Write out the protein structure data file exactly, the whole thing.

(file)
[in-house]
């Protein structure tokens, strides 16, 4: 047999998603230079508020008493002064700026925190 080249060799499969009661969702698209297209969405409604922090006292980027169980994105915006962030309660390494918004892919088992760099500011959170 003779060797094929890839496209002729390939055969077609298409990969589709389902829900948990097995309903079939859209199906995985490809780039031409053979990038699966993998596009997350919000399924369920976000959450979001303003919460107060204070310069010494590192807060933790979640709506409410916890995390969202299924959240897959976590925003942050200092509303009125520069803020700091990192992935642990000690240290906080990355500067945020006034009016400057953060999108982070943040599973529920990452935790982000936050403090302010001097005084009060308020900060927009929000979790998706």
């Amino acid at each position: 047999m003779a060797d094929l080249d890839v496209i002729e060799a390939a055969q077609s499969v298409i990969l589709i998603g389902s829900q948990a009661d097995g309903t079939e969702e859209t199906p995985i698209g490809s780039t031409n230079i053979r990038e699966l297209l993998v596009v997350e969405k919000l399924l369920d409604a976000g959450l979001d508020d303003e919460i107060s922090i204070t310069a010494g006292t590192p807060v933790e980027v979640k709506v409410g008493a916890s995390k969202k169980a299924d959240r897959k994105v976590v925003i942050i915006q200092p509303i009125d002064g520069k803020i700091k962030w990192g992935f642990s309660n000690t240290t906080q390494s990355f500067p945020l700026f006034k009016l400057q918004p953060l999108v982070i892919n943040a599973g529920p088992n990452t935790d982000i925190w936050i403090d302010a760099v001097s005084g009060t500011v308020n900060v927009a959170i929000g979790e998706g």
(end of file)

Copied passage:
[in-house]
């Protein structure tokens, strides 16, 4: 047999998603230079508020008493002064700026925190 080249060799499969009661969702698209297209969405409604922090006292980027169980994105915006962030309660390494918004892919088992760099500011959170 003779060797094929890839496209002729390939055969077609298409990969589709389902829900948990097995309903079939859209199906995985490809780039031409053979990038699966993998596009997350919000399924369920976000959450979001303003919460107060204070310069010494590192807060933790979640709506409410916890995390969202299924959240897959976590925003942050200092509303009125520069803020700091990192992935642990000690240290906080990355500067945020006034009016400057953060999108982070943040599973529920990452935790982000936050403090302010001097005084009060308020900060927009929000979790998706």
């Amino acid at each position: 047999m003779a060797d094929l080249d890839v496209i002729e060799a390939a055969q077609s499969v298409i990969l589709i998603g389902s829900q948990a009661d097995g309903t079939e969702e859209t199906p995985i698209g490809s780039t031409n230079i053979r990038e699966l297209l993998v596009v997350e969405k919000l399924l369920d409604a976000g959450l979001d508020d303003e919460i107060s922090i204070t310069a010494g006292t590192p807060v933790e980027v979640k709506v409410g008493a916890s995390k969202k169980a299924d959240r897959k994105v976590v925003i942050i915006q200092p509303i009125d002064g520069k803020i700091k962030w990192g992935f642990s309660n000690t240290t906080q390494s990355f500067p945020l700026f006034k009016l400057q918004p953060l999108v982070i892919n943040a599973g529920p088992n990452t935790d982000i925190w936050i403090d302010a760099v001097s005084g009060t500011v308020n900060v927009a959170i929000g979790e998706g």